$${S}_{z}^{\mathrm{norm}}=\genfrac{}{}{0.1ex}{}{32{\mid \beta \mid}^{2}}{{\pi}^{2}{k}_{0}^{2}}\genfrac{}{}{0.1ex}{}{\mathrm{Re}\left({W}_{3}\right)}{{\mid D\mid}^{2}},$$

where *S ^{norm}_{z}* is

*S*normalized by the incident energy flux of plane wave impinging on the aperture region.

_{z}## 3. Substrate effect

A closed expression of field amplitudes and energy flux as given in Eqs. (7) and (8) allows us to analyze the substrate effect on aperture resonance. Firstly, we consider a thin metal film satisfying the condition *βh*≪1. In this case, the denominator factor *D* in Eq. (6) becomes approximately *D*≈(*β*/*k*
_{0})(*W*
_{1}+*W*
_{3}) so that the normalized energy flow *S ^{norm}_{z}* simplifies to

Thus, the transmission is completely determined by the coupling strengths *W*
_{1}(=*W _{a}*) and

*W*

_{3}(=

*W*) that depends on the aperture shape parameters

_{s}*a*,

*b*and the dielectric constants

*ε*

_{1}=

*ε*=1,

_{a}*ε*

_{3}=

*ε*. To illustrate the nature of

_{s}*W*, we take for example

*a*=0.5,

*b*=0.05,

*ε*=1.7

_{s}^{2}and evaluate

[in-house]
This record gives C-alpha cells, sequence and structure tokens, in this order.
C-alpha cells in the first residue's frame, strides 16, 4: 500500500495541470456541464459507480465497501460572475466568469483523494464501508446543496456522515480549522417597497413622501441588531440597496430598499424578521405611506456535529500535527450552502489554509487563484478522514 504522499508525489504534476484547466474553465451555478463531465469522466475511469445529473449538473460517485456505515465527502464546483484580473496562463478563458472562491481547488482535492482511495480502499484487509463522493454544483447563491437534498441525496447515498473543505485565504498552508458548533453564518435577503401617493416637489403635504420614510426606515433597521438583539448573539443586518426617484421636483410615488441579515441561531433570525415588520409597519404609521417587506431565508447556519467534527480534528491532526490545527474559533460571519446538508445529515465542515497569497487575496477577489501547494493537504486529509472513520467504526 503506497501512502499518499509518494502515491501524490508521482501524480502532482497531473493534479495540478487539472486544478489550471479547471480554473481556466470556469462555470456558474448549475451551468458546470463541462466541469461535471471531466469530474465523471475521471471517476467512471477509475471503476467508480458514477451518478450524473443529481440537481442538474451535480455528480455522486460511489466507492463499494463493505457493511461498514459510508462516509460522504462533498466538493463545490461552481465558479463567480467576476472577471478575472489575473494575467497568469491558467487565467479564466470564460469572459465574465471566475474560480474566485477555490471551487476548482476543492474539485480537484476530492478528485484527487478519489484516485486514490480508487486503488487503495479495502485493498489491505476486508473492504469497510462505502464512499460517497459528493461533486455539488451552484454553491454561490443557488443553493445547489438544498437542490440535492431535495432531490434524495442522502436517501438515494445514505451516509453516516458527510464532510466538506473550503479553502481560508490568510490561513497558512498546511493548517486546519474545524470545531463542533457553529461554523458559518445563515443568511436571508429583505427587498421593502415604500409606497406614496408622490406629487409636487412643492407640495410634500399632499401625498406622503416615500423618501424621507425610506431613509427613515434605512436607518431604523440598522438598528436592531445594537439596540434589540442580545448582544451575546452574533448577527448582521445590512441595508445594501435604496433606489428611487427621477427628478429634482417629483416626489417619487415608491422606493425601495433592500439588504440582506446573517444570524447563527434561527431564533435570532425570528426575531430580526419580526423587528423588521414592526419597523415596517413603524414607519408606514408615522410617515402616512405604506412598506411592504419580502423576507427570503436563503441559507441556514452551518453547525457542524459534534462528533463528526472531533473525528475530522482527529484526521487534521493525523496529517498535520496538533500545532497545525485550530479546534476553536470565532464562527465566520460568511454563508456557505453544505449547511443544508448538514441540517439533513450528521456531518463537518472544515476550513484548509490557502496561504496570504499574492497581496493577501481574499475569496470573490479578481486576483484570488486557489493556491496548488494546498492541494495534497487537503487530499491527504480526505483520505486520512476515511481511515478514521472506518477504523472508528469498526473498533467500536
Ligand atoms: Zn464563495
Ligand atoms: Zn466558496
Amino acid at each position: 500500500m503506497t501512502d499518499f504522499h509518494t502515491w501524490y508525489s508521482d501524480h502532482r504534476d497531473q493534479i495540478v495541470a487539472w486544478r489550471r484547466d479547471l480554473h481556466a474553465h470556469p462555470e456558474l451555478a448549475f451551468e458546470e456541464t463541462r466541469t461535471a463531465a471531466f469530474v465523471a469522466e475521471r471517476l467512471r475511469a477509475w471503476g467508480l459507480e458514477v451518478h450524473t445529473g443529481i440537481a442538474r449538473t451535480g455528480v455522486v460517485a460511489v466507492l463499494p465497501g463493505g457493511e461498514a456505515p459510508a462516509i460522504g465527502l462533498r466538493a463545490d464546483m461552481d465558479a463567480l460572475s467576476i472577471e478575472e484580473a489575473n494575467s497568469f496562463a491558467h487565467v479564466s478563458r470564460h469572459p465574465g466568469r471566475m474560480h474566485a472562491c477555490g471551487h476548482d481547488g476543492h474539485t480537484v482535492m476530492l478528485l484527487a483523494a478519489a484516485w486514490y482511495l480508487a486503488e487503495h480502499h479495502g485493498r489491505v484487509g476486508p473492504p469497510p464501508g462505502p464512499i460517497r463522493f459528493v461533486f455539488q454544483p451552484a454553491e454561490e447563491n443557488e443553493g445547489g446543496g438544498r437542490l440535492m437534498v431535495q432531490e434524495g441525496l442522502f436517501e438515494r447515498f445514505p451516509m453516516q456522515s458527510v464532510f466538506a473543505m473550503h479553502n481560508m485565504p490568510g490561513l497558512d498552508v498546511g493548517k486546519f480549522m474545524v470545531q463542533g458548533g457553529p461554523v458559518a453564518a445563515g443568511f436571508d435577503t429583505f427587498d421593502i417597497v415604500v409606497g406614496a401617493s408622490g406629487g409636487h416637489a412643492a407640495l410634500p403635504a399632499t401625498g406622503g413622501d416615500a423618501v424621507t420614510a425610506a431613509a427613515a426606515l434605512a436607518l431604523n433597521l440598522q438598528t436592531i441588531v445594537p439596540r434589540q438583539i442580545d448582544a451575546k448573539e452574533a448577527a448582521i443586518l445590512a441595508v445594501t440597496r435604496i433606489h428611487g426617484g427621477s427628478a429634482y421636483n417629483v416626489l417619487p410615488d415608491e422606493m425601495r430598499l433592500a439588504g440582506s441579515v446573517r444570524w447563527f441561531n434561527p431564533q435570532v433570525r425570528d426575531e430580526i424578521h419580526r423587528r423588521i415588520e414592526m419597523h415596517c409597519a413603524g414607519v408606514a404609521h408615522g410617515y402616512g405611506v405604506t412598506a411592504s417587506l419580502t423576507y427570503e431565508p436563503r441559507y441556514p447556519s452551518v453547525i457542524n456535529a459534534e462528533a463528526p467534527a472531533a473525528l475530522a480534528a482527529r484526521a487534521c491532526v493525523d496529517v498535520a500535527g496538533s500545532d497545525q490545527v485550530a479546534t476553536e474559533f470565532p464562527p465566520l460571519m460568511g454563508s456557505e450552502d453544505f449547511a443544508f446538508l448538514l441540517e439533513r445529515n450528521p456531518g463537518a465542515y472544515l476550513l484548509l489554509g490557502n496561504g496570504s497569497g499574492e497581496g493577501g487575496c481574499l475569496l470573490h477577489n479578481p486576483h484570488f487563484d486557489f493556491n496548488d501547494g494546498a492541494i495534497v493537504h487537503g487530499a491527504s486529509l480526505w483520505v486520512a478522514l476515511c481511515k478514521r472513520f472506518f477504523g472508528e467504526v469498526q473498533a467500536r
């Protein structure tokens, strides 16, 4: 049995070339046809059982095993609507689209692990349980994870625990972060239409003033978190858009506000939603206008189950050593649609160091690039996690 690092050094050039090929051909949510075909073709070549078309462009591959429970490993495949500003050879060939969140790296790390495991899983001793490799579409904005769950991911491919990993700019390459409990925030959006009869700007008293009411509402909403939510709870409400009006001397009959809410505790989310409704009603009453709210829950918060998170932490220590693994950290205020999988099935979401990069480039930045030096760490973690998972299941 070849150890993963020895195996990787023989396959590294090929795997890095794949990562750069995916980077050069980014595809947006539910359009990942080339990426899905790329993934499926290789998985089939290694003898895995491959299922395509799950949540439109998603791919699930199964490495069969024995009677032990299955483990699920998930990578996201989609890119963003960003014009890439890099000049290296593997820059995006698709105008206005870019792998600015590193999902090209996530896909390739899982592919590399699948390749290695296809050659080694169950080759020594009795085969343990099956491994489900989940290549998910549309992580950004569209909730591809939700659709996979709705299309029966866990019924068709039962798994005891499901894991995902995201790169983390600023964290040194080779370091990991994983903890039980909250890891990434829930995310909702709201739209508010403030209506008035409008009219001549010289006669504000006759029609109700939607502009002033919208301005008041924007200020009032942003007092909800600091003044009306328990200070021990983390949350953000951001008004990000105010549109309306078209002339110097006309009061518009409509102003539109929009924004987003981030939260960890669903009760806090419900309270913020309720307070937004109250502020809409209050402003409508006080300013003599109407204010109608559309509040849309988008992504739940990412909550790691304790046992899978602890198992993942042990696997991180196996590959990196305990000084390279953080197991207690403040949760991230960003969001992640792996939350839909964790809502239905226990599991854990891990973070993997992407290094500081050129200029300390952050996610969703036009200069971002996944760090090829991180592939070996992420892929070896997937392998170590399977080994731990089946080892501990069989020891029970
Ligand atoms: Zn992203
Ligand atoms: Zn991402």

*W*explicitly as described in Fig. 2. Since the present system possesses scale symmetry, we choose 2

*a*as the unit length without loss of generality. While the positive real part of

*W*varies little as wavelength increases, the imaginary part of

_{s}*W*passes zero at a critical wavelength that is implicitly determined by the refractive index of a substrate. This is a general feature of

_{s}*W*and Eq. (9) indicates that the maximum of

*S*occurs around the zero of imaginary part of averaged

^{norm}_{z}*W*=(

_{ave}*Wa*+

*W*)/2. We also note that the imaginary part of

_{s}*W*results from the contribution of evanescent modes over the

_{m}*k*- and the

_{x}*k*- integration. The integrand changes sign as

_{y}*k*becomes larger than √

_{x}*ε*

_{m}k_{0}. Thus, we may conclude that the aperture resonance, or alternatively the maximum of

*S*, arises when the evanescent modes contributing to the coupling minimize their effect through the destructive interference.

^{norm}_{z}For a relatively thick metal film, we note that in the denominator *D* the coupling coefficients *W* is combined with the waveguide momentum *β* whose magnitude has a minimum at *k*